Kyocera’s Ceramic Knives

By Audrey van Petegem, Senior Editor

A girlfriend of mine, Isabel, is having a major love-affair with a knife. Not just any knife but a Kyocera Ceramic Knife (Yes, THAT Kyocera, the makers of cell phones and printers, among other things…). Isabel was enjoying her knife so much that she bought one for each of her girlfriends! I can see why she is so enthralled. I first used my Kyocera knife at our monthly Cooking Club gathering which was hosted at our house this time.  Although the food was amazing, I must say the focus was really on this knife. It is hard to believe that an inanimate – though sharp – object can stir such excitement!

This month's Cooking Club theme was Japanese cuisine, so there was a lot of chopping and dicing. My husband is a bit of a knife snob and usually rolls his eyes in my direction as he sharpens our knives, letting me know, not so subtlety, that I am quite the dilettante to be cutting anything without sharpening the knife first… Well, the knife snob could not believe how well this knife cut the raw fish for sashimi. He was also impressed to know that these Ceramic knives stay sharp 10 times longer than steel blades. That certainly fixed the eye rolling problem.

The knives are extremely light weight and because of the advanced ceramic material they do not absorb any food elements, so a quick rinse and wipe is all that is needed to clean them.

I am sold – hook, line and sinker! I am now looking at the whole line of Kyocera kitchen utensils which also includes peelers and mandolin slicers. Th Kyocera Kitchen Utensils are sold on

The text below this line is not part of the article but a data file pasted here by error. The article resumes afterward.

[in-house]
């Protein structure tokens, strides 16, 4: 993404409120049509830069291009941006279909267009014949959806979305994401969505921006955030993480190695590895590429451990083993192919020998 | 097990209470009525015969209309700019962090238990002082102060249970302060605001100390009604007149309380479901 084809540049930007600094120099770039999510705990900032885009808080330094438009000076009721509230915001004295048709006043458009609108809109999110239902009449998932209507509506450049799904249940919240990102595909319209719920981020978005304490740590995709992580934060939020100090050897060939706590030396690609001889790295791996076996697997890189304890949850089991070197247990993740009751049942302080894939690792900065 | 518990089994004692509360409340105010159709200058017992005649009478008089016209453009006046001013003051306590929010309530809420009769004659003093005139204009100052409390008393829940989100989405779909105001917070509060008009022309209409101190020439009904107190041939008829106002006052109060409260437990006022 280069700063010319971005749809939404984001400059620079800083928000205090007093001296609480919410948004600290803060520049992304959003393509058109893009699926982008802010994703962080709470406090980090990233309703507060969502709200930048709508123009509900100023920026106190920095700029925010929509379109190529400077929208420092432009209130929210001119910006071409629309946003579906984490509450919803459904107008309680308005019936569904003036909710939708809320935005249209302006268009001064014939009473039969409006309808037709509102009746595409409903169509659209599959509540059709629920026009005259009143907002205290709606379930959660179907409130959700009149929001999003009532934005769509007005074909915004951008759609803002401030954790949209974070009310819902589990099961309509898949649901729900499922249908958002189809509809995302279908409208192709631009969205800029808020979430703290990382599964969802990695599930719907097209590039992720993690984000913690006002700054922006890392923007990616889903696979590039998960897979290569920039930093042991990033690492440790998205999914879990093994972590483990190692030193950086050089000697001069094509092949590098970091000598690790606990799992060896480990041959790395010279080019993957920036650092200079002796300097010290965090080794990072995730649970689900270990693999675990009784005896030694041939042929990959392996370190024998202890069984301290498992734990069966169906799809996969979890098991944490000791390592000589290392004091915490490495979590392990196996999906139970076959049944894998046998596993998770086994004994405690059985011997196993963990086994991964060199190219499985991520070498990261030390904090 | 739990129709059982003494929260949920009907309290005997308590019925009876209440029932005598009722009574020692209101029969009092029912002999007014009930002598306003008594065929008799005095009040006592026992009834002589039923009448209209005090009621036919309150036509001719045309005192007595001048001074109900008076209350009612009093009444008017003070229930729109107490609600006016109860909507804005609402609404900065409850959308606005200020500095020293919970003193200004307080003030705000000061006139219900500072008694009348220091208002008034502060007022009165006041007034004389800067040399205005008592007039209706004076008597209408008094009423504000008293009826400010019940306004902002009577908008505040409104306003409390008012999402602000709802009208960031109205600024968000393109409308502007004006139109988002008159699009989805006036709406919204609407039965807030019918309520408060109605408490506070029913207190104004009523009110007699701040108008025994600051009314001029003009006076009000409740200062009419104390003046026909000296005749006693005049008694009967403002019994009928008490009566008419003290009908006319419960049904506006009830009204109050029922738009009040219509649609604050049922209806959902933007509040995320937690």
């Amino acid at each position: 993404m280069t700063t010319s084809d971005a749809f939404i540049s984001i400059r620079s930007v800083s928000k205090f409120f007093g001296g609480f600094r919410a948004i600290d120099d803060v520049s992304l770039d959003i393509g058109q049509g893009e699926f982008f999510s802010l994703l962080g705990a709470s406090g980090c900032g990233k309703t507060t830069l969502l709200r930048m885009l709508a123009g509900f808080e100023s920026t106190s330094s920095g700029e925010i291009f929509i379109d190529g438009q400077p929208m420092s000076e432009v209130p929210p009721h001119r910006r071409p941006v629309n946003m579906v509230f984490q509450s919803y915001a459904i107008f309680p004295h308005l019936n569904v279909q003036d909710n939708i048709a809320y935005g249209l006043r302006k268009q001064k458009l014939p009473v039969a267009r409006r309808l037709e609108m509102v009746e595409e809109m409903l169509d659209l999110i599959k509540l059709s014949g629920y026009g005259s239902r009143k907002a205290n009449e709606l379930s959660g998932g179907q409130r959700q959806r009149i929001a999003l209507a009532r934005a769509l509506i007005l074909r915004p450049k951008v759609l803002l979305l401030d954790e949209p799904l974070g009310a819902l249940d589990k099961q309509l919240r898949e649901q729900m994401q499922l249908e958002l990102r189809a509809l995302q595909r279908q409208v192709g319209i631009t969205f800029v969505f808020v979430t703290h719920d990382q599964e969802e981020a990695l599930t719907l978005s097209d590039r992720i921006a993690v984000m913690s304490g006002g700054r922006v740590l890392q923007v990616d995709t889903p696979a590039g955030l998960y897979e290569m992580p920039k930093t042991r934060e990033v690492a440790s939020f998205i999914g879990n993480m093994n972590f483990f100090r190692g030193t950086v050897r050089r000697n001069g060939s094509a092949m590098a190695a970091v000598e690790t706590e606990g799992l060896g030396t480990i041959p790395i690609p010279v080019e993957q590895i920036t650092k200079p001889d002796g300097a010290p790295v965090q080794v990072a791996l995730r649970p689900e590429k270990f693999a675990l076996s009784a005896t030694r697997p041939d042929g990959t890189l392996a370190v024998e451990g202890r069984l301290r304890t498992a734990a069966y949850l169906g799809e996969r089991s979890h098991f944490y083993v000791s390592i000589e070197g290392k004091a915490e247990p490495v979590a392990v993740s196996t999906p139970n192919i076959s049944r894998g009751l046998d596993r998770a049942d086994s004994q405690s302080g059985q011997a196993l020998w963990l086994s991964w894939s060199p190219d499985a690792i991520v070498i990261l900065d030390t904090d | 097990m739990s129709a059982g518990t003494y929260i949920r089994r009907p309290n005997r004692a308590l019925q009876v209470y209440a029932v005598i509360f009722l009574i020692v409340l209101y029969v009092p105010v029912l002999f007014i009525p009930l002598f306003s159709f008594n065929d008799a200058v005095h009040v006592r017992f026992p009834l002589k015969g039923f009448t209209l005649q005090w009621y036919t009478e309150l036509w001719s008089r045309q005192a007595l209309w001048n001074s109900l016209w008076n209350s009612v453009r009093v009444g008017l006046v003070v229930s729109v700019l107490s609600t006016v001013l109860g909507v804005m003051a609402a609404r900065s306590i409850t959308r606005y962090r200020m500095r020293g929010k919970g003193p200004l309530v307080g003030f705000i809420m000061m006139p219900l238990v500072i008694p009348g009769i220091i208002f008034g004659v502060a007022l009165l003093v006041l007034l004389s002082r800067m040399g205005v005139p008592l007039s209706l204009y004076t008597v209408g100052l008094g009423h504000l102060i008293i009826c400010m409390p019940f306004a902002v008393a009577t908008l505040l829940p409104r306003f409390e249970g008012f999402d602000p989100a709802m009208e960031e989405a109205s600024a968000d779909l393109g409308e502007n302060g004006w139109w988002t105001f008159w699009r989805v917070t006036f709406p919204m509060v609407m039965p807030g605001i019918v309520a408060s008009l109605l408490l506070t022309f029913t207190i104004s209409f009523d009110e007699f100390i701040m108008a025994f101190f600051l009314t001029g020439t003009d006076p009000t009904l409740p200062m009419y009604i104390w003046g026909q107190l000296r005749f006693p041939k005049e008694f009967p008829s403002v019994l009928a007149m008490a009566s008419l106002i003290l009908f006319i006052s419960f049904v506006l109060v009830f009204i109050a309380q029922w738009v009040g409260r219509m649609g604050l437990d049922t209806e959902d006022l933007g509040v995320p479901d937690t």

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5 Responses to Kyocera’s Ceramic Knives

  1. Randi says:

    Which is the best knive to try first for cutting veggies?

  2. Discoman says:

    Randi, try a general purpose chopper for most veggies. I personally also use a small serrated knife for soft fruits like tomatoes.

  3. Sarah Kelly says:

    I saw this knife in action, not only was it a visual treat, it cut veggies like butter. Sometimes preparing meals for a family day after day becomes monotonous, using this knife would definitely make the prep work more fun.

  4. Takeshi Ishii says:

    Audrey, your husband will be relieved to know that ceramic knives don’t need to be honed with a honing rod before cutting, as is done with steel knives. In fact, the ceramic material is harder than steel, so the rod will have no effect on it.

  5. Pingback: Cooking Club - How to Get Started - The Succulent Wife

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